Isovaleric Acidemia: IVD Gene Deletion/Duplication

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Condition Description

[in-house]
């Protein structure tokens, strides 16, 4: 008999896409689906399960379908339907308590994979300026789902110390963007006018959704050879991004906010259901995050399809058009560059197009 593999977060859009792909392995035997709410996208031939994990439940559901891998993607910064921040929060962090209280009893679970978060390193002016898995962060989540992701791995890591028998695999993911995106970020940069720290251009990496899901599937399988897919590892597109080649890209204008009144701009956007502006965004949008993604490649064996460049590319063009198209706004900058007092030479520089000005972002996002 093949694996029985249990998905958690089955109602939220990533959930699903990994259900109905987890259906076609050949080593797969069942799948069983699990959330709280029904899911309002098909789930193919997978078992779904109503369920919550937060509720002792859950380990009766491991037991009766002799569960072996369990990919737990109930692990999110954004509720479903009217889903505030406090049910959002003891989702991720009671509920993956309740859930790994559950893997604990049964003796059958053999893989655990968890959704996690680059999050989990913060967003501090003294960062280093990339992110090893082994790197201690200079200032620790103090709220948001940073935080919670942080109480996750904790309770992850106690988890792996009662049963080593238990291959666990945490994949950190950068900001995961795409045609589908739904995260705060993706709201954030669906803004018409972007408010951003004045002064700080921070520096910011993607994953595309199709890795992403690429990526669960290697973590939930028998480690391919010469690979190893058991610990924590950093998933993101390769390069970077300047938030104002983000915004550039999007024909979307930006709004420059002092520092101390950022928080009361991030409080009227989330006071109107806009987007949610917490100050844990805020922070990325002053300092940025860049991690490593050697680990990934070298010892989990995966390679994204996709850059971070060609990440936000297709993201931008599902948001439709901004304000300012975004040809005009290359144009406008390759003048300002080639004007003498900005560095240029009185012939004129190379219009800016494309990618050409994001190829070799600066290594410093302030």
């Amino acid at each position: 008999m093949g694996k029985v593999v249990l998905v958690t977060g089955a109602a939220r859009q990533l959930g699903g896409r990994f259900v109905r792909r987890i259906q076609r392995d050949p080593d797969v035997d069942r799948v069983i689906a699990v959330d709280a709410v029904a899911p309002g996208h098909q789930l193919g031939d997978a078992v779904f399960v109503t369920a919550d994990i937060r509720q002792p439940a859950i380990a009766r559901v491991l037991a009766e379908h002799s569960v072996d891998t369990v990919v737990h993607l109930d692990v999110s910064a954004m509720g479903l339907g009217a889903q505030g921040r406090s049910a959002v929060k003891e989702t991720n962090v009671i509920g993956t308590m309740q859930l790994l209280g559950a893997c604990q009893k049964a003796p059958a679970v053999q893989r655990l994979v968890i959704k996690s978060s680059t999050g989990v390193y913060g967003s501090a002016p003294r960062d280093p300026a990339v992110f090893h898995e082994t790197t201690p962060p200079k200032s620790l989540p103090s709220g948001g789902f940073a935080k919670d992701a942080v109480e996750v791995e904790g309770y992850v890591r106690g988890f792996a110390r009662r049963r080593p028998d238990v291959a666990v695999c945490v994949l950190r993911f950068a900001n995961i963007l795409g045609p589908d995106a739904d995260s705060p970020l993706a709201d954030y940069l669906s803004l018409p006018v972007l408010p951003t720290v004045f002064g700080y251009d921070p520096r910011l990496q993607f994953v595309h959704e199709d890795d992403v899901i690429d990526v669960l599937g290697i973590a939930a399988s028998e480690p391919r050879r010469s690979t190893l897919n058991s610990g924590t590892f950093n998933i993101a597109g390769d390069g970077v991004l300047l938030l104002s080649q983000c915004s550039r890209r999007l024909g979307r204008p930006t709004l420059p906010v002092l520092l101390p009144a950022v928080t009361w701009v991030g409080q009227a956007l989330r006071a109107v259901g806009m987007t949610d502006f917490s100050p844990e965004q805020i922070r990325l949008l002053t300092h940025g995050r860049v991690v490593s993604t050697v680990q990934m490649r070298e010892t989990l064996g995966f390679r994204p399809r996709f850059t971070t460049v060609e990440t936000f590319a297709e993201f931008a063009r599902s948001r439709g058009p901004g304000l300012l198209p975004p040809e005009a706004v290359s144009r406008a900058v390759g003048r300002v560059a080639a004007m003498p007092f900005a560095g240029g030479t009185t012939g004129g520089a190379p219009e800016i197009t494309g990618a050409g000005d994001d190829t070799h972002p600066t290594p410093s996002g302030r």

Isovaleric acidemia (IVA) is an autosomal recessive inborn error of leucine metabolism caused by a deficiency of the mitochondrial enzyme isovaleryl-CoA dehydrogenase (IVD) resulting in the accumulation of derivatives of isovaleryl-CoA [1]. IVD is a flavoenzyme that catalyzes the conversion of isovaleryl-CoA to 3- methylcrotonyl-CoA and transfers electrons to the electron transfer flavoprotein. Biochemical metabolites characteristic of IVA include C5 acylcarnitine and 2-methylbutyrylcarnitine [2]. Early diagnosis and treatment with a protein restricted diet and supplementation with carnitine and glycine are effective in promoting normal development in affected individuals. IVA can cause significant morbidity and mortality with both intra- and interfamilial variability. IVA is characterized by three phenotypes with either acute neonatal, chronic intermittent or asymptomatic presentations. Neonatal symptoms are non-specific and include poor feeding, vomiting, lethargy and seizures. Acute episodes of metabolic acidosis and moderate ketosis are observed. The chronic intermittent form is characterized by periodic episodes of metabolic acidosis. Infants with the neonatal form may later exhibit symptoms of the chronic intermittent. Neutropenia, thrombocytopenia, or, rarely, pancytopenia often occurs with acidotic episodes. A characteristic smell of "sweaty feet" may be present when the patient is acutely sick. Acidosis with an unexplained anion gap, hyperammonemia, hyper- or hypoglycemia and hypocalcemia may be present. IVA is caused by mutations to the IVD gene at 15q14) [3]. One missense mutation, 932C>T (A282V), is particularly common in patients identified through newborn screening with mild metabolite elevations and who are asymptomatic. This mutation leads to a partially active enzyme with altered catalytic properties; however, its effects on clinical outcome and the necessity of therapy are still unknown. Gene sequence analysis is available to test for mutations to the IVD gene (HF).